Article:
"Come inside!" the woman yelled at us over the thunder's growl. We did as we were told. I clipped Barney's lead to his collar and tried to bring him out of the car, but he was reluctant to move. He was scared stiff by the storm. I could not blame him. My father quickly realised that Barney was not willingly coming along, he took the lead from my hands and reached into the car to carry the dog into the pharmacy with my mother and me behind him. The woman led us into the back, where other employees had gathered to shelter from the storm. They all appeared to be as shocked as we were. We sat down around the table, my father placing Barney on the floor beside him, and we sat. Like nothing had just happened. It was all so surreal.
I could hardly believe what we had just witnessed. Sat in my cold, hard seat, not knowing what to do with myself, I pulled out my phone to look for an explanation. I googled severe floods. There were pictures of houses sat in calm water, but this was different. I edited my google search to river floods, to which it showed me towns and villages submerged in water. Telling me that rivers are most likely to flood after a heavy bout of rain during a storm. It felt unreal. There had been so much devastation in so little time, just from a sudden downpour. Had I really underestimated the power of such a common natural disaster? But it had never been this bad. I remembered watching the news and seeing such heavy damage caused by flash floods in other countries, but I never stopped to think that the soothing sound of rain I loved so much could be the very thing that kills me.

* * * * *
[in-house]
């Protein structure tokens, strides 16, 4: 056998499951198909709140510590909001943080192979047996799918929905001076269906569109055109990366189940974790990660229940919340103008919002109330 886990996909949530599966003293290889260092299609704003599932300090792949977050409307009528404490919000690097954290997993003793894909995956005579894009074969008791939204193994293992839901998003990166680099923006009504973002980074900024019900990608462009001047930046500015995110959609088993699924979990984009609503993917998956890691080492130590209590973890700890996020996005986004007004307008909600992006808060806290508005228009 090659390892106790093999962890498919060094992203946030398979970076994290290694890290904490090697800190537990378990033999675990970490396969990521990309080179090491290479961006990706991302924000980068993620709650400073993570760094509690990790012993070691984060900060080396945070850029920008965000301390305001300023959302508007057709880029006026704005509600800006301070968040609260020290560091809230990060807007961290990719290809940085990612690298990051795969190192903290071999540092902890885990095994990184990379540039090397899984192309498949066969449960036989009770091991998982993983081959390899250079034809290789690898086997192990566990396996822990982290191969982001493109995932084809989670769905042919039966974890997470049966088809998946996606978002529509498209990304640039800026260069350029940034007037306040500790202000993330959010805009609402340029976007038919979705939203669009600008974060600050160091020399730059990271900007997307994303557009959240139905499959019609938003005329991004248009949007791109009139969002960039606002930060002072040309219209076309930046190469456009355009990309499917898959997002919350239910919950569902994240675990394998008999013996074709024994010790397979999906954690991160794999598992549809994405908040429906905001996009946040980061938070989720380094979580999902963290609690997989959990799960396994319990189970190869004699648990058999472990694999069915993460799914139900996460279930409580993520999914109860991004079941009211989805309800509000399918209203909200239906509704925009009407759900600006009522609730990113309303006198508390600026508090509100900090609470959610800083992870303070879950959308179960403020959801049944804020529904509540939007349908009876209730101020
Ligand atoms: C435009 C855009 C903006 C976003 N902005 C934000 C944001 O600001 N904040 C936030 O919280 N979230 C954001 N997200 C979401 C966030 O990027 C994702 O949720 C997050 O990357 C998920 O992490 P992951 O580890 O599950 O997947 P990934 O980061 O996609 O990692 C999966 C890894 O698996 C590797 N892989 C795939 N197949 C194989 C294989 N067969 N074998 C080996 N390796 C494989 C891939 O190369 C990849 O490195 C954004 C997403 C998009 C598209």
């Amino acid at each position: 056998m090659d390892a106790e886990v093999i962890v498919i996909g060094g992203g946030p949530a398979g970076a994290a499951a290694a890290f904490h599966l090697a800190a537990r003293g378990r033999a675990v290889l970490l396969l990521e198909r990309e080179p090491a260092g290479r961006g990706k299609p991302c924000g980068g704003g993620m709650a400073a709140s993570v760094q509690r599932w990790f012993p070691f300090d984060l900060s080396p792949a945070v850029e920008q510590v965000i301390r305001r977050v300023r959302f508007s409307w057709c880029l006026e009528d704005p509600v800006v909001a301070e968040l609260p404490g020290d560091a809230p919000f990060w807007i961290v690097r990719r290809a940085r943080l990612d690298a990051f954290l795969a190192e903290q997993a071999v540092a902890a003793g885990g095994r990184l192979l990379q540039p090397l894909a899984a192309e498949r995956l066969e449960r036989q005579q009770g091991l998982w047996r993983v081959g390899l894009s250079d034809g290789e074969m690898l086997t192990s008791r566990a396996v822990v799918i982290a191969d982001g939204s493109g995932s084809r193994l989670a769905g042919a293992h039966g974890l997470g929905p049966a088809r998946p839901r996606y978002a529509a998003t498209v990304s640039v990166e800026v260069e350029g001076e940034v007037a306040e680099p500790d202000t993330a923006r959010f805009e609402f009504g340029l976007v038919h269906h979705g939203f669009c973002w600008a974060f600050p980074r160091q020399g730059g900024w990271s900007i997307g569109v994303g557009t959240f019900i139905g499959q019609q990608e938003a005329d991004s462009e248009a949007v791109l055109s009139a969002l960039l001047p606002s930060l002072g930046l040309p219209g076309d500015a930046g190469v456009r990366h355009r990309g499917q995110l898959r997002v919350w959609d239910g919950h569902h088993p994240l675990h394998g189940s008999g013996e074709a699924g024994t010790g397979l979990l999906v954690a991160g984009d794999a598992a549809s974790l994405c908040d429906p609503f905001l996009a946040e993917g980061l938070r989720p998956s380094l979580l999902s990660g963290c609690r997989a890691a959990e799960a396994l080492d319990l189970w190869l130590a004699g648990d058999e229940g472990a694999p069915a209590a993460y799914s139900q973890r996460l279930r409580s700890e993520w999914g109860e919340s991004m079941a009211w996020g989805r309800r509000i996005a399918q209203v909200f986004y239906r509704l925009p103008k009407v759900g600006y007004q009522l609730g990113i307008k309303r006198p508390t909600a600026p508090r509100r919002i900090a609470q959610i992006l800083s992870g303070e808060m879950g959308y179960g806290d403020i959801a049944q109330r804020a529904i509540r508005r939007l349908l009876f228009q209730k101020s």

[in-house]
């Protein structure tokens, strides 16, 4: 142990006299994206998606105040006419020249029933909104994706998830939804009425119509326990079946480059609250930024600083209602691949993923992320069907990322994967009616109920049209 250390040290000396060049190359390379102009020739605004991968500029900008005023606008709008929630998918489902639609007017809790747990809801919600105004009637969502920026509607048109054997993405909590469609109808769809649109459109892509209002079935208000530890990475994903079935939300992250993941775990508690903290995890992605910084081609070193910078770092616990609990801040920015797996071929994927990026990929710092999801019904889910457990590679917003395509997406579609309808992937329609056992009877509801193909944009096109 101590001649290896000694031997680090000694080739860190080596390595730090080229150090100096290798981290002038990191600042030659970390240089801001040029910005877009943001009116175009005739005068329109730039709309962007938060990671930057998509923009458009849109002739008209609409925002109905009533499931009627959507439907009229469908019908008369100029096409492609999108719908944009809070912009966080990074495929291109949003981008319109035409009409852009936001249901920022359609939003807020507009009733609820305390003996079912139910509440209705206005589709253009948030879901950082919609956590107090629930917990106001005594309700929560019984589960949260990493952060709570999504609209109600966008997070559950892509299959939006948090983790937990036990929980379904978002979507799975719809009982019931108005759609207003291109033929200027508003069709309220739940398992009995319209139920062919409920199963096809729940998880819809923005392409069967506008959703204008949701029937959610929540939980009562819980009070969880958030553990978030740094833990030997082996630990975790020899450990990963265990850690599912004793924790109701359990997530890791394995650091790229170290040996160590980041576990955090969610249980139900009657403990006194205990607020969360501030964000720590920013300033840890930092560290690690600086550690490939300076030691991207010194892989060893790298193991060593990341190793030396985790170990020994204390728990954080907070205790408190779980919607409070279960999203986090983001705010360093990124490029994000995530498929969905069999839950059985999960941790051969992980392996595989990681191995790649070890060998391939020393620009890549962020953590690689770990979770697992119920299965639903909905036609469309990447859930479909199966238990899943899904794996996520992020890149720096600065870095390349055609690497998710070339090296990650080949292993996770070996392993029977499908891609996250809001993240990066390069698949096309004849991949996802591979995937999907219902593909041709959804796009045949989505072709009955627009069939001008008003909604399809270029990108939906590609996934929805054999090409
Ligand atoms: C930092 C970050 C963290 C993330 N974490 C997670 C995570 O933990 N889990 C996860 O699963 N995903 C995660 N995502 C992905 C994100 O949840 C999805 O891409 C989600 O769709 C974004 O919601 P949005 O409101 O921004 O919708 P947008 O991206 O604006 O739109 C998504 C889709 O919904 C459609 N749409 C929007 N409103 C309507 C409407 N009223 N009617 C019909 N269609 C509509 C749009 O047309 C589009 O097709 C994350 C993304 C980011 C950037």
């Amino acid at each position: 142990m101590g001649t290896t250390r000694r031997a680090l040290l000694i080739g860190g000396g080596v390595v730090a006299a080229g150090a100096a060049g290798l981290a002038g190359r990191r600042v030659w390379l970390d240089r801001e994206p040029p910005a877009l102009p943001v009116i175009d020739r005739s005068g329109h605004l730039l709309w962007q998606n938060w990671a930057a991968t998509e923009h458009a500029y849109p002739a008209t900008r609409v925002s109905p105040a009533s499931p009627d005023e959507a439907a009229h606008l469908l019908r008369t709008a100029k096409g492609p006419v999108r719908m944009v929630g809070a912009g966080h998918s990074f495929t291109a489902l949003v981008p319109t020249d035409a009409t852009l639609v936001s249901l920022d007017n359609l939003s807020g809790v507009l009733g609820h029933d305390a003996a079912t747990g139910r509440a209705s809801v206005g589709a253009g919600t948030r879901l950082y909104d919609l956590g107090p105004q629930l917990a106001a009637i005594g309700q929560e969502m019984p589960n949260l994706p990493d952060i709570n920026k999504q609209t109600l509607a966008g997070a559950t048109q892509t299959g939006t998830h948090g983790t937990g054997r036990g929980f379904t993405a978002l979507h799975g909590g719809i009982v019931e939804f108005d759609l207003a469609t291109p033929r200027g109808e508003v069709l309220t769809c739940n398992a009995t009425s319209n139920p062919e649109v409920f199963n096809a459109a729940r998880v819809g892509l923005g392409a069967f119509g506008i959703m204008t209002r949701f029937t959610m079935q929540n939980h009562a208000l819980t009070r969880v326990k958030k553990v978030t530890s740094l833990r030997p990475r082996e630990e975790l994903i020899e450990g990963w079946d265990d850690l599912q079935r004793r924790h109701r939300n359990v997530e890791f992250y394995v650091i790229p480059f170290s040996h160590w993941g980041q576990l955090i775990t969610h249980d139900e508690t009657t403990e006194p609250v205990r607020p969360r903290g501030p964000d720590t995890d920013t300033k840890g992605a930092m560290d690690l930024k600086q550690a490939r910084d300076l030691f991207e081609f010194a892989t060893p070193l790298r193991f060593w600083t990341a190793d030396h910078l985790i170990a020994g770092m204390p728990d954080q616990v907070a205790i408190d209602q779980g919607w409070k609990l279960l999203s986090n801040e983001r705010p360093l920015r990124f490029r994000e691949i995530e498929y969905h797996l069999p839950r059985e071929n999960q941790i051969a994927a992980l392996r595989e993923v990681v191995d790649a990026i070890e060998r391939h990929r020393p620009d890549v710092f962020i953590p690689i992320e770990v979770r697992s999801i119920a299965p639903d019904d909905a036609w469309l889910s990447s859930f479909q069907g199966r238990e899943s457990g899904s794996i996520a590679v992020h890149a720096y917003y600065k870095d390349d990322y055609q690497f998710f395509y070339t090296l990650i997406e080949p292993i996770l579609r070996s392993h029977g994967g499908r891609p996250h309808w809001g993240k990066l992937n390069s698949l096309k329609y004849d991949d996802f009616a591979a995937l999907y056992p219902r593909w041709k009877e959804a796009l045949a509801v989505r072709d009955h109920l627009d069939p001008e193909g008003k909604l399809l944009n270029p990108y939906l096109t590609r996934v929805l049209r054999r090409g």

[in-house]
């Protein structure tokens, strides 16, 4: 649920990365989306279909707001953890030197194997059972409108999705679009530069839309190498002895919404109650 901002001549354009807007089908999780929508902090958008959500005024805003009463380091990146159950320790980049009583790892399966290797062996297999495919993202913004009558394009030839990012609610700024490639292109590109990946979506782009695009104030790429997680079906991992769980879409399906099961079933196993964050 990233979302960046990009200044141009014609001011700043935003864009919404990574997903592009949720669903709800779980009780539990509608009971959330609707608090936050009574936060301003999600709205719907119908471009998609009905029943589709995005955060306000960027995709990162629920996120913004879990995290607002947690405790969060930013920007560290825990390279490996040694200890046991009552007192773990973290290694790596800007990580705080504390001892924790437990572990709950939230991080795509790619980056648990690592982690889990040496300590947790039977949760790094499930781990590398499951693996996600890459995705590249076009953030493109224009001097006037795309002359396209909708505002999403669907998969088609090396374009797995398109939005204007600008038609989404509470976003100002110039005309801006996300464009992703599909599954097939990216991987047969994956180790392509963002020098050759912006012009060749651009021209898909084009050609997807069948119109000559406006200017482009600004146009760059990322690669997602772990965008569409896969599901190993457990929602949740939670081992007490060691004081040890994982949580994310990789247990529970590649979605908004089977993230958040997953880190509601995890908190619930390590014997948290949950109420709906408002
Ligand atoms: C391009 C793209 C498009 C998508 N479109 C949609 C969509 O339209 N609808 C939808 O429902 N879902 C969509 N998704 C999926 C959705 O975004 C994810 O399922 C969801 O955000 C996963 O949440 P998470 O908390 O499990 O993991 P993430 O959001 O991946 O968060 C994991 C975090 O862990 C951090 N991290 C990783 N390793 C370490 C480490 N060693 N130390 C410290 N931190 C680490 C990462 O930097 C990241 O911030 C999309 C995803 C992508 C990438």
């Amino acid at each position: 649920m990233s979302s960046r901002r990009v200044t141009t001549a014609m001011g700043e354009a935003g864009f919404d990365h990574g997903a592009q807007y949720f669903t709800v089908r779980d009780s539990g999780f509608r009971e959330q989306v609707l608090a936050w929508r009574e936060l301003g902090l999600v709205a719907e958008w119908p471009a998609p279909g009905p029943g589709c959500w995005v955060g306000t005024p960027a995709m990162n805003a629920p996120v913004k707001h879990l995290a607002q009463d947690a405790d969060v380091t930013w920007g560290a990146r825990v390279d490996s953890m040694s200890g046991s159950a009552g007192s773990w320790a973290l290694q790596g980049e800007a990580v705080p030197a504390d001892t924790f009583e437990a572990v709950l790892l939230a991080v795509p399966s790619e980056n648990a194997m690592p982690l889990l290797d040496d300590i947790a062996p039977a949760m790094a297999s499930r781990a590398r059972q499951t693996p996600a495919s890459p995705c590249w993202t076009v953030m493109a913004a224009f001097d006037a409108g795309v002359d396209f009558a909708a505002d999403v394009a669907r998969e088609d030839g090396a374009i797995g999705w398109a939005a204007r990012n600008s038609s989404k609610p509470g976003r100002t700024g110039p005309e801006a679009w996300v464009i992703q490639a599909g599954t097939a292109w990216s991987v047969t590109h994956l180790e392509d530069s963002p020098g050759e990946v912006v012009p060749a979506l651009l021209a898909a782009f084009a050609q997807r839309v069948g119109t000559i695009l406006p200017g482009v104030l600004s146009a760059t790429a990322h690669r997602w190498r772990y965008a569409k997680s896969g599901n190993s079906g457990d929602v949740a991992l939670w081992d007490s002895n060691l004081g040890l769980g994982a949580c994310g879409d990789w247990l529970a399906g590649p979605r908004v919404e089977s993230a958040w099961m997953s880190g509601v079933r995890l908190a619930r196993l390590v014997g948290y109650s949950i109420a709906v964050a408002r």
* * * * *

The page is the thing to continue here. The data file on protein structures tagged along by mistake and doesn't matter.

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Quirky articles on various subjects to pass the time! Don't stay quiet people, Just say something!